To the mind of one who has carefully studied the book of Daniel in the light of the great crisis that came to the Jews as a result of the relentless persecutions of Antiochus Epiphanes, between the years 169 and 165 B.C., there remains little doubt that it is in this period the wonderful apocalypse finds its true setting and interpretation. The familiar examples of the heroic fidelity of Daniel and his friends to the demands of their religion and ritual were supremely well adapted to arouse a similar resistance toward the demands of a tyrant who was attempting to stamp out the Jewish, religion and transform the chosen people into a race of apostates. The visions found in the book trace rapidly, in succession, the history of the Babylonian, Median, Persian, and, last of all, the Greek kingdoms. The culmination is a minute description of the character and reign, of the tyrant Antiochus Epiphanes (xi.21-45). He is clearly the little horn of chapter viii. But suddenly, in the midst of the account of the persecutions, the descriptions become vague and general. Nor is there any reference to the success of the Maccabean uprising; instead, the prediction is made that Jehovah himself will soon come to establish his Messiah's kingdom.

[Sidenote: Date of the book]

The inference is, therefore, that the prophecy was written a short time before the rededication of the temple in 165 B.C. This conclusion is confirmed by many other indications. For example the language, in part Aramaic, is that of the Greek period. The mistakes regarding the final overthrow of the Babylonian empire, which was by Cyrus, not Darius, and brought about not by strategy, but as a result of the voluntary submission of the Babylonians, are identical with the errors current in Greek tradition of the same late period. Here, as in the early narratives of Genesis, a true prophet has utilized earlier stories as effective illustrations. He has also given in the common apocalyptic form an interpretation of the preceding four centuries of human history, and showed how through it all God's purpose was being realized, The book concludes with the firm assurance that those who now prove faithful are to be richly rewarded and to have a part in Ms coming Messianic kingdom.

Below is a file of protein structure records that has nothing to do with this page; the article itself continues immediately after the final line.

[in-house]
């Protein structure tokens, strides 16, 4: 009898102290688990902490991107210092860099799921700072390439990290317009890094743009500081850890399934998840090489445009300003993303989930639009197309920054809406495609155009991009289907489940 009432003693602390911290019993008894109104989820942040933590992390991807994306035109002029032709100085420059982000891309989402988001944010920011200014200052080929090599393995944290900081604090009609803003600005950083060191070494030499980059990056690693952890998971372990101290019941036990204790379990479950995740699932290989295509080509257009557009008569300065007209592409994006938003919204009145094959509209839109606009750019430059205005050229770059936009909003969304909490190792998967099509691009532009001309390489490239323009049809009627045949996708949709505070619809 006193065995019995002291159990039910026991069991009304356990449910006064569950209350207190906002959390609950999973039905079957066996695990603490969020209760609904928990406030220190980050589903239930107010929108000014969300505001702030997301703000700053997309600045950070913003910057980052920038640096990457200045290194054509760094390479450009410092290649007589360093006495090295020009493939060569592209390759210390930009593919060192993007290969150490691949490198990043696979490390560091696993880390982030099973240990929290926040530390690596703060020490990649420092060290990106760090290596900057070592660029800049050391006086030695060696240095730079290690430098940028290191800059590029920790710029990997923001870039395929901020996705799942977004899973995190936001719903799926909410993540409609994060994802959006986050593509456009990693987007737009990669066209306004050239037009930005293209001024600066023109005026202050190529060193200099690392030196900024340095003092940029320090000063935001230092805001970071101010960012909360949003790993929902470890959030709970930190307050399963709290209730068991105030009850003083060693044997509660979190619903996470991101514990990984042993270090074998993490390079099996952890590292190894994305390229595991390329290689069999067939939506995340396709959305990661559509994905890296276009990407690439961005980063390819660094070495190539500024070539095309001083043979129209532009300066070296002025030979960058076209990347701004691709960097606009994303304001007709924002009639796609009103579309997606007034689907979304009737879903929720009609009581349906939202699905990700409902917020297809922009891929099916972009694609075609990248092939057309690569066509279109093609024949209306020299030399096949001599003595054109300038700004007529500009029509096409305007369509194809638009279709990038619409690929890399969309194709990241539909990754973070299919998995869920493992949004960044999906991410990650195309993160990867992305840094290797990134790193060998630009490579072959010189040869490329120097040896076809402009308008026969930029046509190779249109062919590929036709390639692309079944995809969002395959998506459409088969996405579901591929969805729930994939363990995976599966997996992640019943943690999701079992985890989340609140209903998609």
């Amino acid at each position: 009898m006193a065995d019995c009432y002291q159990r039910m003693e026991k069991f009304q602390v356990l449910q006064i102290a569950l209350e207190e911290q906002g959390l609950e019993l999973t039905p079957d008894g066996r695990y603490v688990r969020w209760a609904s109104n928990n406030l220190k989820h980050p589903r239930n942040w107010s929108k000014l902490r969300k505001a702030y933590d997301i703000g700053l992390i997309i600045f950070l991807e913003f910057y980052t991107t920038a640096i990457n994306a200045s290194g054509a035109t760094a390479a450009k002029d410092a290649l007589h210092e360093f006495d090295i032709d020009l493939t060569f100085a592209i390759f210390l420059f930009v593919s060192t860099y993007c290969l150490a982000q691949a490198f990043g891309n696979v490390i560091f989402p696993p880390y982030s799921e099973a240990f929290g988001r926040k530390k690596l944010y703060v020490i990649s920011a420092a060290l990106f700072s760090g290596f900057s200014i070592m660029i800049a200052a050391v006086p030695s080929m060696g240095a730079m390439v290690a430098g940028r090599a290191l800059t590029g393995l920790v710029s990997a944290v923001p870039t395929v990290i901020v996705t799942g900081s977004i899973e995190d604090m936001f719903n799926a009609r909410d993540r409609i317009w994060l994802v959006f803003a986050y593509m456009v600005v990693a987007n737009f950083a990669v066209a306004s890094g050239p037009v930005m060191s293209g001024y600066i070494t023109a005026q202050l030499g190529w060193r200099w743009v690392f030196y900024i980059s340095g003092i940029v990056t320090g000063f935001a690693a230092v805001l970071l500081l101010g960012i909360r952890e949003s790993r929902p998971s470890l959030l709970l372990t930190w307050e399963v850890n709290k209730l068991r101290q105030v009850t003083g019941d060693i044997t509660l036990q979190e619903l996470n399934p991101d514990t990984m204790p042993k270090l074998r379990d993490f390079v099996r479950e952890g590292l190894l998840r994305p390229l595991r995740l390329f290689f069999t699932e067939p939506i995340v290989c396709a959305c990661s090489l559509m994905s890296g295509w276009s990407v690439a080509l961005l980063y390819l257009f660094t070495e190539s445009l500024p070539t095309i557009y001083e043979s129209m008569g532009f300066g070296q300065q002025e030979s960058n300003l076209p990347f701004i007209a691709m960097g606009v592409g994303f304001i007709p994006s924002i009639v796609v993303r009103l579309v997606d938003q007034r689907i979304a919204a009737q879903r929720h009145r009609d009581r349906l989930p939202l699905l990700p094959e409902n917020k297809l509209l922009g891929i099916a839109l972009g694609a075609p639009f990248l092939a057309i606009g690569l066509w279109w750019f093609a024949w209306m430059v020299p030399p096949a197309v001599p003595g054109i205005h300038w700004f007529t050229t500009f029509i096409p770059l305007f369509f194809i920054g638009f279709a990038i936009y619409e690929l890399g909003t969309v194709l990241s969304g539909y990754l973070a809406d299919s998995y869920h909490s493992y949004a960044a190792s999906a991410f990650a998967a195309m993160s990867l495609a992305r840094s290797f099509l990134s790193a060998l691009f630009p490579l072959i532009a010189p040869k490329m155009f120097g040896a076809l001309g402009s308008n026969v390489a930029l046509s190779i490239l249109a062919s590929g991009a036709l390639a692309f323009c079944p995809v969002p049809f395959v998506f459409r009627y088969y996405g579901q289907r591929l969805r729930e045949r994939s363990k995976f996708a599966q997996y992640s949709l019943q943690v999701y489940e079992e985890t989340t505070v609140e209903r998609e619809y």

[Sidenote: The common motive actuating the prophets and the authors of the New Testament]

Thus, from the minds of the prophets come the earliest writings of the Old Testament. They consist of exhortations, warnings, messages of encouragement, or else stories intended to illustrate a religious principle or to present, in concrete form, a prophetic ideal. The fundamental motive which produced them all was identical with that which led the disciples and apostles to write the Gospels and Epistles of the New. In the case of the historico-prophetic writings, like Samuel and Kings, the desire to inspire and mould the minds and wills of their readers was combined with the desire to preserve in permanent form a record of the events which, in their national history, revealed most clearly Jehovah's character and purpose. In this respect they correspond perfectly to the Gospels and Acts of the New Testament. It is easy to see, therefore, that kindred aims and ideals actuated these unknown prophetic writers and their later successors, Matthew, Mark, and Luke. Their literary products differ only because their subject-matter is different. The one group records Jehovah's revelation of himself through the life of the Messianic nation, the other through the life of the perfect Messiah.

[Sidenote: The New Testament the sequel of the prophetic writings]

It is interesting to note, in conclusion, that from the point of view of the Old, all the literature of the New may be designated as prophetic. The three distinct groups of writings found in the New, namely, the Gospels and Acts, the Epistles, and the Apocalypse, correspond exactly to the three types of prophetic literature found in the Old: the historico-prophetical writings, direct written prophecies, and apocalypses. If the final canon of the Old Testament had been completed before the days of Josiah, there is every reason to believe that it also would have contained little beside prophetic writings. In divine providence it was not closed until seven centuries later, so that, as it has come to us, it is a comprehensive library, representing every stage and every side of Israel's development. It is, however, in perfect keeping with the spirit of the Master that the New Testament should contain significant facts and broad principles rather than detailed laws or even the songs of worship. He whose ideals, teachings, and methods were in closest harmony with those of the Hebrew prophets, naturally begat, through his immediate followers, a group of distinctively prophetic writings.

vi the growth of the